IMU guides SpaceX flight

Northrop Grumman's LN-200 inertial measurement unit (IMU) played a critical role in the second International Space Station Commercial Resupply Services flight by Space Exploration Technologies (SpaceX).

A Falcon 9 rocket lifted off from Cape Canaveral on March 1 carrying the Dragon reusable spacecraft. The space station and its six-man crew were orbiting 250 miles above the Atlantic Ocean, just off the New England coast, when the Falcon soared.

The LN-200 IMU was part of the Falcon 9 flight control system, which is used for heading and stabilization. Historically, one LN-200 has been used on each Falcon 9 rocket, but SpaceX is upgrading the rocket configuration and will use four LN-200 IMUs per rocket in the future. The Dragon, which uses three additional LN-200 IMUs, arrived at the International Space Station on March 2 after an unusually short chase, and astronauts used a hefty robotic arm to draw the Dragon in and dock it to the station.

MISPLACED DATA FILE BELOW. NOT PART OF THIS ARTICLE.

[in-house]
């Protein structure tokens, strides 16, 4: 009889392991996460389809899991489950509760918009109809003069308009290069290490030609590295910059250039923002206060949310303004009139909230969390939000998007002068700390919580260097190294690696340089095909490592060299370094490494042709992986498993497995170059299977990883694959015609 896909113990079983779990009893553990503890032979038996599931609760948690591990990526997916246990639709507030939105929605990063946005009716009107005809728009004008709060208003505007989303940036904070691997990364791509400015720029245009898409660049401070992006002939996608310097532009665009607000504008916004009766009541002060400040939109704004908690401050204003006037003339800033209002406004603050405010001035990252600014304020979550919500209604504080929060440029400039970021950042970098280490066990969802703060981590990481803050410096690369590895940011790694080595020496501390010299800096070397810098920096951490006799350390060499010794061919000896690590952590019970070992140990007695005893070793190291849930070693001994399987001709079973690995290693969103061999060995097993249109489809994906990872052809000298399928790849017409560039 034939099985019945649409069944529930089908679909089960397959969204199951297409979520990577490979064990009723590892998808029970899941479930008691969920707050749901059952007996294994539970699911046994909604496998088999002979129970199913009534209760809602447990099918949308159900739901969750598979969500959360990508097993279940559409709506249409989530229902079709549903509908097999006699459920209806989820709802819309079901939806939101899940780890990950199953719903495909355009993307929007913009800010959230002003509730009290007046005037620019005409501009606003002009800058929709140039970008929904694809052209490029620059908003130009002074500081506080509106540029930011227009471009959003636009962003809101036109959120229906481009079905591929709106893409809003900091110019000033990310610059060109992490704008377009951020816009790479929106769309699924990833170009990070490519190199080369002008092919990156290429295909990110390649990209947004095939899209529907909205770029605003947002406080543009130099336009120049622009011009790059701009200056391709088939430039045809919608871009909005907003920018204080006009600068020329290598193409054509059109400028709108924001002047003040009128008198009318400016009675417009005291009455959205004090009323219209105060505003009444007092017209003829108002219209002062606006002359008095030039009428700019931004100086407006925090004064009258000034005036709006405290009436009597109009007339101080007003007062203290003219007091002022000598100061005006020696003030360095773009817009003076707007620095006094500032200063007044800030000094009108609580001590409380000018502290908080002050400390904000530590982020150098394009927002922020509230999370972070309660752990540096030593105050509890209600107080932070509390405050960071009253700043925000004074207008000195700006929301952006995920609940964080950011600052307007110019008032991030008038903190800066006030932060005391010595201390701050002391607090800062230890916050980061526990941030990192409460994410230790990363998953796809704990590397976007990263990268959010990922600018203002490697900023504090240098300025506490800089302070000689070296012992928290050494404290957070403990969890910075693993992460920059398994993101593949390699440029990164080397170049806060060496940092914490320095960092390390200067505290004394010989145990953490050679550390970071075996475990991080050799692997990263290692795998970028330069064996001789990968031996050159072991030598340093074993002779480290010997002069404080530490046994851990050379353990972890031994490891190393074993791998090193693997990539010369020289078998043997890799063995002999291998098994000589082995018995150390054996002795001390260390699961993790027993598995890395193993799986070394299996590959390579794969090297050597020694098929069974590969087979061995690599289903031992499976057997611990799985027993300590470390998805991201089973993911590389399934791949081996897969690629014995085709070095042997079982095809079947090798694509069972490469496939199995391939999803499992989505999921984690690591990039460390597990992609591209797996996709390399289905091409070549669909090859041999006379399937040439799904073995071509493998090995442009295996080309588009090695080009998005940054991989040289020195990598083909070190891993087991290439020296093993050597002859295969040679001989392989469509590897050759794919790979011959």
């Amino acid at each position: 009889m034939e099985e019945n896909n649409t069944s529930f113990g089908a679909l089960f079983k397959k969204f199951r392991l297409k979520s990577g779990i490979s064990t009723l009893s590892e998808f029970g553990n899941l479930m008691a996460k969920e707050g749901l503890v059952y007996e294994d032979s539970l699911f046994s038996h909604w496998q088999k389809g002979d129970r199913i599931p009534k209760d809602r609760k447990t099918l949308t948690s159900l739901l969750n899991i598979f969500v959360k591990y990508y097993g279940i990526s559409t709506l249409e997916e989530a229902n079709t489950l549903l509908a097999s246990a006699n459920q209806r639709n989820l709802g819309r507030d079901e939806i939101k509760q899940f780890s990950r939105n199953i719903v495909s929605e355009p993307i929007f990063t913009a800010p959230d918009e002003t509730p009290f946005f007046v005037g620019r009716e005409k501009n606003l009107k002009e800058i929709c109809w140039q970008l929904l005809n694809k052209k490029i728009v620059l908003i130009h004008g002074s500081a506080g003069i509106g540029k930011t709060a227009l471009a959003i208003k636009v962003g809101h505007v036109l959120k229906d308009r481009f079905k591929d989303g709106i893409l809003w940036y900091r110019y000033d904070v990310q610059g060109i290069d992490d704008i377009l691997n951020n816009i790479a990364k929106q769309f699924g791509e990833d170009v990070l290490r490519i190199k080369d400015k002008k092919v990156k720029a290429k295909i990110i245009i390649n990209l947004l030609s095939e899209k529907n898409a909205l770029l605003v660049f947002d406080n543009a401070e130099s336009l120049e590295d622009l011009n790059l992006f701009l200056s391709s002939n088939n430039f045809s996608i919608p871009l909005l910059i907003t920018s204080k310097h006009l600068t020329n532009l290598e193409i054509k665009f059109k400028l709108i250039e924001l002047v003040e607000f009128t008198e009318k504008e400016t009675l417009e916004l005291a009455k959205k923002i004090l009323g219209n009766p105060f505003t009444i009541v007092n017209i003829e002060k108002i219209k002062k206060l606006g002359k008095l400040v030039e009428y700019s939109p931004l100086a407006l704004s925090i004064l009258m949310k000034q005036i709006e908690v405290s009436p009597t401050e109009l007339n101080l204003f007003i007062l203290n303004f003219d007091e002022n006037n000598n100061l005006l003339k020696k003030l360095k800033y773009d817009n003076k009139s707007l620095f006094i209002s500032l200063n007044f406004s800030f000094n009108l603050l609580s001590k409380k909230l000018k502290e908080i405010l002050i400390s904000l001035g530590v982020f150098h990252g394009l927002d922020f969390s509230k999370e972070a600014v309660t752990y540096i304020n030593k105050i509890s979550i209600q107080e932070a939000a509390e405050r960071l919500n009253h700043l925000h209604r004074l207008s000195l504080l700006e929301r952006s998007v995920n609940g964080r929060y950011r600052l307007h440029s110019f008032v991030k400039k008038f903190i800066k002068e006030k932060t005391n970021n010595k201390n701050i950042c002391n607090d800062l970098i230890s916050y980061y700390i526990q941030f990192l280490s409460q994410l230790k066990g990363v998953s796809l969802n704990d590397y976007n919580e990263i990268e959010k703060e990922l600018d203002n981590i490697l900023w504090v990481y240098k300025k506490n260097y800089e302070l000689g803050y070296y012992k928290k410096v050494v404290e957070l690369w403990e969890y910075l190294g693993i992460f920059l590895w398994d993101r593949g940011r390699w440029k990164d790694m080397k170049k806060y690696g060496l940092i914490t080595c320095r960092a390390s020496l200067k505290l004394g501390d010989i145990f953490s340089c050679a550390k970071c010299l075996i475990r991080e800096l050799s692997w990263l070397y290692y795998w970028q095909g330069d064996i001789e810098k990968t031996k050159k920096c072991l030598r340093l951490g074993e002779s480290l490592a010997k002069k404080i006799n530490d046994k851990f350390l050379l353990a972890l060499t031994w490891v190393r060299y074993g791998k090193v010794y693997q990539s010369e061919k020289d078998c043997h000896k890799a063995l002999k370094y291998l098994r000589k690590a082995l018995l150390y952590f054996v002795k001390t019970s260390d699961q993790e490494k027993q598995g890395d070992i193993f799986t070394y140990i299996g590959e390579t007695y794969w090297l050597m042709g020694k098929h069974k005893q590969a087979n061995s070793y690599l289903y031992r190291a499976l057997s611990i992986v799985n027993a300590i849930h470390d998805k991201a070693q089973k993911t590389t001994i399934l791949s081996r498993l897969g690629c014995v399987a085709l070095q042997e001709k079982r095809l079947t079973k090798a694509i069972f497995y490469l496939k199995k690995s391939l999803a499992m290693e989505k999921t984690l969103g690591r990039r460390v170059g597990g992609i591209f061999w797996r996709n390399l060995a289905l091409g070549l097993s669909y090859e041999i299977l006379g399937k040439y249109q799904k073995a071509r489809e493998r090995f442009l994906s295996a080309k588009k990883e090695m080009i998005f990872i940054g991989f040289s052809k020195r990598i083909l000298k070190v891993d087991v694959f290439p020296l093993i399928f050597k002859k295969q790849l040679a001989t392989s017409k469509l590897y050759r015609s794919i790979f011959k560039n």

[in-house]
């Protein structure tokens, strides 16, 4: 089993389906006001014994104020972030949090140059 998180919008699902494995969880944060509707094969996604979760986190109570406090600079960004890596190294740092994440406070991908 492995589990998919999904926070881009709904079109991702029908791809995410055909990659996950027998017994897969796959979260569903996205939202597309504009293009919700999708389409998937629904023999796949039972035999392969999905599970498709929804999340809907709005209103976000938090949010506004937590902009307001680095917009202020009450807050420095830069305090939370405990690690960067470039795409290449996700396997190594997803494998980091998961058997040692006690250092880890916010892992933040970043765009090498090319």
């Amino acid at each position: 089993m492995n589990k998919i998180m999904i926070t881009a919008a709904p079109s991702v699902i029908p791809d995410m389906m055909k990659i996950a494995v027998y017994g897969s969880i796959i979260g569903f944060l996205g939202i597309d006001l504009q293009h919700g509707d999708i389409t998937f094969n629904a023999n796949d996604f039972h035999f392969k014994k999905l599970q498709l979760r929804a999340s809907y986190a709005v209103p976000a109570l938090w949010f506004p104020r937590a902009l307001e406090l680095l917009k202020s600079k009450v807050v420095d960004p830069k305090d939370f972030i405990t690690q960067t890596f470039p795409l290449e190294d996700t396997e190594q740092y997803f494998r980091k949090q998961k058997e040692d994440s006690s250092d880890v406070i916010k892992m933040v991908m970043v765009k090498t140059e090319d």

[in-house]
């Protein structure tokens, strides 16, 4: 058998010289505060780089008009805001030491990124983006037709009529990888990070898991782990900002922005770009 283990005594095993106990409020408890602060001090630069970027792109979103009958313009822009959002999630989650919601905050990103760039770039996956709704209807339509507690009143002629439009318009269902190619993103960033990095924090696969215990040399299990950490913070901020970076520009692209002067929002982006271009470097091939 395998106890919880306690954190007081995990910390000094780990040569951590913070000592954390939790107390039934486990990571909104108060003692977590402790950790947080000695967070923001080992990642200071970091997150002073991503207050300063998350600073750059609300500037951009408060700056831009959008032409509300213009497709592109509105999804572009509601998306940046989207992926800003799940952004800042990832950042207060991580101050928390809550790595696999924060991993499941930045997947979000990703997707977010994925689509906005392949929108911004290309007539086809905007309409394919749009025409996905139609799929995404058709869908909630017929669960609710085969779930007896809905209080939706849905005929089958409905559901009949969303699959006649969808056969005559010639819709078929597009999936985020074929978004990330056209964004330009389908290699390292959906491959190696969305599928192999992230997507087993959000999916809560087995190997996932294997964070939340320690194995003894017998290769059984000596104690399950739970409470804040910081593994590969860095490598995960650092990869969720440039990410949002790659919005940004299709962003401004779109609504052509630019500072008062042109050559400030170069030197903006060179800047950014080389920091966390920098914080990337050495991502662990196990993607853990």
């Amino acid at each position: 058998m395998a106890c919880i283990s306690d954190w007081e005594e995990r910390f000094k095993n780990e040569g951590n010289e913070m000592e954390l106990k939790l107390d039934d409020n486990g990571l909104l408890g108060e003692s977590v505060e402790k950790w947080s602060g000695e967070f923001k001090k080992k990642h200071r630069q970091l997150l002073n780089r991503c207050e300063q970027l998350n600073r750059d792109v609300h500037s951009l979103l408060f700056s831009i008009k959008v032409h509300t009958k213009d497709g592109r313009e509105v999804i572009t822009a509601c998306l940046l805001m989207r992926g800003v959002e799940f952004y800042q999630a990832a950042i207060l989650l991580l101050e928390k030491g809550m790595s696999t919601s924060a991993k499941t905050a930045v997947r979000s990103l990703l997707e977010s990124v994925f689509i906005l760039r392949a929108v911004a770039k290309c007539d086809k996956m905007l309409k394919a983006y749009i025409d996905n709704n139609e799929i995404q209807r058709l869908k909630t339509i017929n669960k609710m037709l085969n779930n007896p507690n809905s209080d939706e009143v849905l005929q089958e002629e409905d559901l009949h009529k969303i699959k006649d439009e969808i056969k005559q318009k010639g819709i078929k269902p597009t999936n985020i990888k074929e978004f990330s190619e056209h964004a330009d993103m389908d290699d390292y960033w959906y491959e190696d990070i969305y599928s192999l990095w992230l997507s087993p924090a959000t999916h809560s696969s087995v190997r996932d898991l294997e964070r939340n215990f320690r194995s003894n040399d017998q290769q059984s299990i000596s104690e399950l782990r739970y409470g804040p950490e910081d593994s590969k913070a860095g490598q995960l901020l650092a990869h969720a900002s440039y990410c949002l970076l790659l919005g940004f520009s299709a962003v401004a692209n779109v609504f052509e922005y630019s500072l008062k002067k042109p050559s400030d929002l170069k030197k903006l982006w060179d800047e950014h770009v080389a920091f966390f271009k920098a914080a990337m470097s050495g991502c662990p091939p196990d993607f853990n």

DragonDragon ferried 1,268 pounds of supplies for the space station crew and for experiments being conducted aboard the orbiting laboratory. Fresh fruit was tucked into the Dragon for the crew, as well as 640 seeds of a flowering weed used for research, mouse stem cells, protein crystals, astronaut meals and clothing, trash bags, air-purifying devices, computer parts and other gear.

Dragon remained with the space station for a few weeks while astronauts unloaded cargo. The crew then packed more than 2,600 pounds of experiment samples and equipment for return to Earth. Dragon made a parachute-assisted splashdown in the Pacific Ocean off the coast of Baja California on March 25, allowing reuse of the spacecraft and the LN-200 units on board.

The SpaceX flight is part of a long-term program aimed at having NASA spend less money on low-Earth orbit and investing more in deep-space missions. The goal is to have SpaceX and other private firms take over the job of ferrying astronauts to and from the space station in the next few years.


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